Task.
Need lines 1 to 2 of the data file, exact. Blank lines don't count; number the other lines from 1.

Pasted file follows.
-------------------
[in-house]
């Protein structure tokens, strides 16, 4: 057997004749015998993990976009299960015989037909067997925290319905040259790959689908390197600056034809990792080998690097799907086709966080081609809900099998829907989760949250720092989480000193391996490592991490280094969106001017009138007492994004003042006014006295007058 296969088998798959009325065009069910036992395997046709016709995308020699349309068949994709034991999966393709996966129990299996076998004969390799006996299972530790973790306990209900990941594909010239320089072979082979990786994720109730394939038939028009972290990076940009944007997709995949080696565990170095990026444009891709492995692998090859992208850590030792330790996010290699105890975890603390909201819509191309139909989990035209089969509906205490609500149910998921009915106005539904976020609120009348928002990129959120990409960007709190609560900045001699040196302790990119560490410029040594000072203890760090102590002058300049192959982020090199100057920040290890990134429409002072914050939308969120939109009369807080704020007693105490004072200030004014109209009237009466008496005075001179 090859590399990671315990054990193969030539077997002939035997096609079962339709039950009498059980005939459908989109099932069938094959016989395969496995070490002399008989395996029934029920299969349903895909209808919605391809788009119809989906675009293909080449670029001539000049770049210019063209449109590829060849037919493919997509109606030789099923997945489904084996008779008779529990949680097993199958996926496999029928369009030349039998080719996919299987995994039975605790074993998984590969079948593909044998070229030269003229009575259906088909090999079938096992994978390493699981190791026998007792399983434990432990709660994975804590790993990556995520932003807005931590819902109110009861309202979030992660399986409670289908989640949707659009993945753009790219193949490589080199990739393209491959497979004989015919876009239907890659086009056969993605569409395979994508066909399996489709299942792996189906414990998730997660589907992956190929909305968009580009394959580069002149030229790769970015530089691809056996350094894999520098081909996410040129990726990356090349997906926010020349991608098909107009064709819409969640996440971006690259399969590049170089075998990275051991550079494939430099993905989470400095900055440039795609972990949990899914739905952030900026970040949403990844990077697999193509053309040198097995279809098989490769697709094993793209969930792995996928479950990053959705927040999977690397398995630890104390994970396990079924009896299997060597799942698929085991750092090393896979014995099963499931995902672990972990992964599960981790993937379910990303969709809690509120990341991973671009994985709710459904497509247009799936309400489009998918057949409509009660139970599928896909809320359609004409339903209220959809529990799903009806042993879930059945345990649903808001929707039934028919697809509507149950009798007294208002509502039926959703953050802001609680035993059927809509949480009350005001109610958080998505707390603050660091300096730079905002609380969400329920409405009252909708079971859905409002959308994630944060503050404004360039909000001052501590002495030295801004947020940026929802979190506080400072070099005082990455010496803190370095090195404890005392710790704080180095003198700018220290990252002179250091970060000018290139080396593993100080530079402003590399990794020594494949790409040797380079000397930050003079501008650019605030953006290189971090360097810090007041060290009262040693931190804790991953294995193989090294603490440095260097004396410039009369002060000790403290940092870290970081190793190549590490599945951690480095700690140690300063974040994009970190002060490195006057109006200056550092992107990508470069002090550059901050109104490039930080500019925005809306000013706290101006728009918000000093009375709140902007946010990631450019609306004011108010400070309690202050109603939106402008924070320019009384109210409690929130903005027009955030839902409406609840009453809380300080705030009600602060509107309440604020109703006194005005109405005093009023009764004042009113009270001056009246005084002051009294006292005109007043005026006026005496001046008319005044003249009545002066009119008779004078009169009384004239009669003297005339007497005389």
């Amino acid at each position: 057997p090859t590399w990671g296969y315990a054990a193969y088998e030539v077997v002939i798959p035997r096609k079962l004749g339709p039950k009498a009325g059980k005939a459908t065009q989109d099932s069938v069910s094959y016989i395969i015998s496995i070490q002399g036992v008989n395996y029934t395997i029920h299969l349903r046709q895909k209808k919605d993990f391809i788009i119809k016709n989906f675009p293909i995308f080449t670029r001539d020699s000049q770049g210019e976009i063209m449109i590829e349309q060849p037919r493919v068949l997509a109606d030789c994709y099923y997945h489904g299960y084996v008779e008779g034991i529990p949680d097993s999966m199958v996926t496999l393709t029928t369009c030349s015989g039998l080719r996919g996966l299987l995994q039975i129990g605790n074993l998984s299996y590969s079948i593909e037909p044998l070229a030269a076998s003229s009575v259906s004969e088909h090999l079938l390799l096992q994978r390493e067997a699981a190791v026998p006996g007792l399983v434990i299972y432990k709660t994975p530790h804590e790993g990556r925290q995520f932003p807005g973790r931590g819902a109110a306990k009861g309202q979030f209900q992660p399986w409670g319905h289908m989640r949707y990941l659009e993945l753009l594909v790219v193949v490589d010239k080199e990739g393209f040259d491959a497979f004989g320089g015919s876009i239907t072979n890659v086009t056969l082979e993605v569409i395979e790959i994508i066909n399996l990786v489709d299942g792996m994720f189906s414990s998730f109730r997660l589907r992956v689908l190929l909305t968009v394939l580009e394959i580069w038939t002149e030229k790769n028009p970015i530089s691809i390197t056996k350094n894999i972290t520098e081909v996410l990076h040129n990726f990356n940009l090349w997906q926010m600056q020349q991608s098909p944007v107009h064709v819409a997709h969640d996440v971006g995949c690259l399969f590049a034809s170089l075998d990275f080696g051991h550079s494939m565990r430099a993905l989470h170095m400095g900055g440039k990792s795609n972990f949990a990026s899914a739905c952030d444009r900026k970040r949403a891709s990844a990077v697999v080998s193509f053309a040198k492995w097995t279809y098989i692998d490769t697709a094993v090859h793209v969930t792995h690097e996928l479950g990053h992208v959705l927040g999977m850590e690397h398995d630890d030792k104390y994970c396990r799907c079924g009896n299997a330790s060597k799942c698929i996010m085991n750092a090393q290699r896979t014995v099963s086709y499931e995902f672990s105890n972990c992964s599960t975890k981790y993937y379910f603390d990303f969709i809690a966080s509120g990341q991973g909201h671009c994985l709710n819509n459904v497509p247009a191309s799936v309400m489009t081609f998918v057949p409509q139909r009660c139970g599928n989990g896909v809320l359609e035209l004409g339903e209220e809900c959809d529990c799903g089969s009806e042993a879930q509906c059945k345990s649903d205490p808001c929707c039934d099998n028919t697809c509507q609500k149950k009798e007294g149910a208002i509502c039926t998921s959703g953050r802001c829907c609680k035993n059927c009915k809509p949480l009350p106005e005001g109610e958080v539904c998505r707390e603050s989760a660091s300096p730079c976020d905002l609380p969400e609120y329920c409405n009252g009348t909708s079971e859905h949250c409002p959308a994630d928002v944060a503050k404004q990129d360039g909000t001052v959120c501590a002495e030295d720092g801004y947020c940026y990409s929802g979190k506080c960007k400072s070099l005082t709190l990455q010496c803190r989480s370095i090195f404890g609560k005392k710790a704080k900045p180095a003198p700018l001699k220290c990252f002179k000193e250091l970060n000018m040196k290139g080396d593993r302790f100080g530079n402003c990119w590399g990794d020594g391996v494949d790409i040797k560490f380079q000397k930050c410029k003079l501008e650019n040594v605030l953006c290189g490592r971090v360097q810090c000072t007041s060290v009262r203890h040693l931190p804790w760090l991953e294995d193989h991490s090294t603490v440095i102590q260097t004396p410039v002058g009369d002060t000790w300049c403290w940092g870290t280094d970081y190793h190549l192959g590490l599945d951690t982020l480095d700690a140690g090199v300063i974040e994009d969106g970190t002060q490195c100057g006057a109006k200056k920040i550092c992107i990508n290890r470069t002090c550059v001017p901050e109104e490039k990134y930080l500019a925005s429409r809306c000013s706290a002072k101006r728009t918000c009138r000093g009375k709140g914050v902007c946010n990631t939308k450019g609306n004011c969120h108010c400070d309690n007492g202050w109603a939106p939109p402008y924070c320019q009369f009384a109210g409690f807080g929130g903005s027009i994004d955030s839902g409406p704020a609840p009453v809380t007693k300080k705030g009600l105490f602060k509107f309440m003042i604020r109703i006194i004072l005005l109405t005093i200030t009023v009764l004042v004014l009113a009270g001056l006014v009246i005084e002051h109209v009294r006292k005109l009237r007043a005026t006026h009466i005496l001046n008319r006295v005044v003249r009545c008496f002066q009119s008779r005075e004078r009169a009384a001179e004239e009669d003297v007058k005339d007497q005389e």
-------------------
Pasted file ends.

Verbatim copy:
[in-house]
């Protein structure tokens, strides 16, 4: 057997004749015998993990976009299960015989037909067997925290319905040259790959689908390197600056034809990792080998690097799907086709966080081609809900099998829907989760949250720092989480000193391996490592991490280094969106001017009138007492994004003042006014006295007058 296969088998798959009325065009069910036992395997046709016709995308020699349309068949994709034991999966393709996966129990299996076998004969390799006996299972530790973790306990209900990941594909010239320089072979082979990786994720109730394939038939028009972290990076940009944007997709995949080696565990170095990026444009891709492995692998090859992208850590030792330790996010290699105890975890603390909201819509191309139909989990035209089969509906205490609500149910998921009915106005539904976020609120009348928002990129959120990409960007709190609560900045001699040196302790990119560490410029040594000072203890760090102590002058300049192959982020090199100057920040290890990134429409002072914050939308969120939109009369807080704020007693105490004072200030004014109209009237009466008496005075001179 090859590399990671315990054990193969030539077997002939035997096609079962339709039950009498059980005939459908989109099932069938094959016989395969496995070490002399008989395996029934029920299969349903895909209808919605391809788009119809989906675009293909080449670029001539000049770049210019063209449109590829060849037919493919997509109606030789099923997945489904084996008779008779529990949680097993199958996926496999029928369009030349039998080719996919299987995994039975605790074993998984590969079948593909044998070229030269003229009575259906088909090999079938096992994978390493699981190791026998007792399983434990432990709660994975804590790993990556995520932003807005931590819902109110009861309202979030992660399986409670289908989640949707659009993945753009790219193949490589080199990739393209491959497979004989015919876009239907890659086009056969993605569409395979994508066909399996489709299942792996189906414990998730997660589907992956190929909305968009580009394959580069002149030229790769970015530089691809056996350094894999520098081909996410040129990726990356090349997906926010020349991608098909107009064709819409969640996440971006690259399969590049170089075998990275051991550079494939430099993905989470400095900055440039795609972990949990899914739905952030900026970040949403990844990077697999193509053309040198097995279809098989490769697709094993793209969930792995996928479950990053959705927040999977690397398995630890104390994970396990079924009896299997060597799942698929085991750092090393896979014995099963499931995902672990972990992964599960981790993937379910990303969709809690509120990341991973671009994985709710459904497509247009799936309400489009998918057949409509009660139970599928896909809320359609004409339903209220959809529990799903009806042993879930059945345990649903808001929707039934028919697809509507149950009798007294208002509502039926959703953050802001609680035993059927809509949480009350005001109610958080998505707390603050660091300096730079905002609380969400329920409405009252909708079971859905409002959308994630944060503050404004360039909000001052501590002495030295801004947020940026929802979190506080400072070099005082990455010496803190370095090195404890005392710790704080180095003198700018220290990252002179250091970060000018290139080396593993100080530079402003590399990794020594494949790409040797380079000397930050003079501008650019605030953006290189971090360097810090007041060290009262040693931190804790991953294995193989090294603490440095260097004396410039009369002060000790403290940092870290970081190793190549590490599945951690480095700690140690300063974040994009970190002060490195006057109006200056550092992107990508470069002090550059901050109104490039930080500019925005809306000013706290101006728009918000000093009375709140902007946010990631450019609306004011108010400070309690202050109603939106402008924070320019009384109210409690929130903005027009955030839902409406609840009453809380300080705030009600602060509107309440604020109703006194005005109405005093009023009764004042009113009270001056009246005084002051009294006292005109007043005026006026005496001046008319005044003249009545002066009119008779004078009169009384004239009669003297005339007497005389």